Water supply shortages are getting desperate in Auckland with no sign of relief.
In the north, for farmers, and south, for market gardeners, the dry conditions are hitting particularly hard.
Figures from the National Institute of Water and Atmospheric Research show Auckland received less than 10mm of rain in January.
That's more than 90 per cent below normal - a near-record low for the region.
Joe Gock and his wife Fay own 57 hectares on the Manukau Harbour near Auckland Airport. They lease just over half the land to other growers and use the rest to grow cauliflower, rhubarb, beans, capsicums, kumara and lettuce.
They have lived there since 1952 and this is the driest summer they have ever experienced.
Fay said they can usually count on rain every two or three weeks during hotter summers.
''Now I don't even know whether we're going to get any rain at all,'' she said.
Crops are failing and the vegetables that do grow are far smaller than normal. The heat means there are fewer insects for birds to eat and plants are being turned to as a substitute food.
And not even the hundreds of litres of irrigation water seem to be making a difference to the dry soil.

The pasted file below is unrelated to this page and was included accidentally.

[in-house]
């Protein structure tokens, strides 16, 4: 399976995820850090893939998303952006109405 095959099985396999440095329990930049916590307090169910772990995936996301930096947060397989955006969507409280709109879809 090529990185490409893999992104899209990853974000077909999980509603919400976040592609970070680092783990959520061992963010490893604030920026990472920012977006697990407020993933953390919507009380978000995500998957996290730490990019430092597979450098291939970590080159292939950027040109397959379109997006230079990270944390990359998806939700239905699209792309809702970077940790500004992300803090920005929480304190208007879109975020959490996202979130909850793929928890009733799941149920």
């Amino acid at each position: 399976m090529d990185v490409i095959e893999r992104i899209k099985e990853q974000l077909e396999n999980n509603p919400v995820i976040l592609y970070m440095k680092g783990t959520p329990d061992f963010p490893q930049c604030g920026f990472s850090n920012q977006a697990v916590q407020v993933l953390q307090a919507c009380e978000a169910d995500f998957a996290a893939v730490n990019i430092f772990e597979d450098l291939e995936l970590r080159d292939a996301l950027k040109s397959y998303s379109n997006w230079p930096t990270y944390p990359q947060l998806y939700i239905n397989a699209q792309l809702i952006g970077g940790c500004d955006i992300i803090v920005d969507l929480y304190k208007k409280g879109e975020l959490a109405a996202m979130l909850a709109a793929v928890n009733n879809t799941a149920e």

''If we water them in the morning, in the afternoon it's just as dry. We don't know where the moisture goes,'' Joe said.
In the north, the continued rain has seen the Kaipara District Council impose a district-wide ban on the use of sprinklers and hoses.
Some rain was expected on Monday but the forecast is for none for at least another week.
Watercare is working with major users in the area, such as the Auckland Council parks department and schools, to identify ways to reduce consumption.
This week Watercare's networks operations manager Anin Nama and networks engineer Rikki Schnell met Warkworth Primary School and Mahurangi College caretakers about the issue.
Residents and businesses are asked to save supplies by avoiding garden watering, not washing vehicles and boats, fixing dripping taps - which can waste up to 70 litres daily - reusing water, using washing machines only with a full load, turning the tap off while brushing teeth, and using a bowl to scrub vegetables in the sink.
Watercare has arranged for a tanker to top up the two reservoirs in Warkworth using supplies drawn from the Snells Beach temporary station. This is supplementing the supply by 100,000 to 150,000 litres daily.
Metropolitan Auckland is supplied by dams in the Hunua and Waitakere ranges, the Waikato River and the Onehunga aquifer. Despite the dry summer, lake levels are near normal - around 73 per cent full compared with an average of around 79 per cent for this time of year.
However, Watercare is still encouraging people in metropolitan Auckland to use water wisely.
- © Fairfax NZ News
Do you wear a lifejacket when you are on the water - no matter what vessel you are in?